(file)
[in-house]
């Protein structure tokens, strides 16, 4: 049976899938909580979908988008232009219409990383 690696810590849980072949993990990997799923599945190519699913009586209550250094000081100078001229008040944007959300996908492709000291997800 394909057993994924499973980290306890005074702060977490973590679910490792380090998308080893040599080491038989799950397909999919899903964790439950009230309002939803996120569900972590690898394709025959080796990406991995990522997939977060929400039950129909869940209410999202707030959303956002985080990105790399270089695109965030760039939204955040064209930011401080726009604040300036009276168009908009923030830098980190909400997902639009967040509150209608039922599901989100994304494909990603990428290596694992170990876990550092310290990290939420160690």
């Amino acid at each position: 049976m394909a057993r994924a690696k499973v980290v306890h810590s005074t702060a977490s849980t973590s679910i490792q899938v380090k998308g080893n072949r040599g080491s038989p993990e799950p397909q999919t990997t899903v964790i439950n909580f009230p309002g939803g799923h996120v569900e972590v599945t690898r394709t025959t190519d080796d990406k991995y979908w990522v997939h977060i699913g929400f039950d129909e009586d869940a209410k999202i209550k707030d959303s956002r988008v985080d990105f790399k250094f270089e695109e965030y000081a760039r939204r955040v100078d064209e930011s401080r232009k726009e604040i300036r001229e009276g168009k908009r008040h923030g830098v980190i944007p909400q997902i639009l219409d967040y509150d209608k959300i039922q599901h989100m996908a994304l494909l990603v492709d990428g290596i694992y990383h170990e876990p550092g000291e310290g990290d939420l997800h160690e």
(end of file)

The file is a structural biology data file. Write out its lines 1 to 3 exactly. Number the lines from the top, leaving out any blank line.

[in-house]
């Protein structure tokens, strides 16, 4: 049976899938909580979908988008232009219409990383 690696810590849980072949993990990997799923599945190519699913009586209550250094000081100078001229008040944007959300996908492709000291997800 394909057993994924499973980290306890005074702060977490973590679910490792380090998308080893040599080491038989799950397909999919899903964790439950009230309002939803996120569900972590690898394709025959080796990406991995990522997939977060929400039950129909869940209410999202707030959303956002985080990105790399270089695109965030760039939204955040064209930011401080726009604040300036009276168009908009923030830098980190909400997902639009967040509150209608039922599901989100994304494909990603990428290596694992170990876990550092310290990290939420160690």
């Amino acid at each position: 049976m394909a057993r994924a690696k499973v980290v306890h810590s005074t702060a977490s849980t973590s679910i490792q899938v380090k998308g080893n072949r040599g080491s038989p993990e799950p397909q999919t990997t899903v964790i439950n909580f009230p309002g939803g799923h996120v569900e972590v599945t690898r394709t025959t190519d080796d990406k991995y979908w990522v997939h977060i699913g929400f039950d129909e009586d869940a209410k999202i209550k707030d959303s956002r988008v985080d990105f790399k250094f270089e695109e965030y000081a760039r939204r955040v100078d064209e930011s401080r232009k726009e604040i300036r001229e009276g168009k908009r008040h923030g830098v980190i944007p909400q997902i639009l219409d967040y509150d209608k959300i039922q599901h989100m996908a994304l494909l990603v492709d990428g290596i694992y990383h170990e876990p550092g000291e310290g990290d939420l997800h160690e």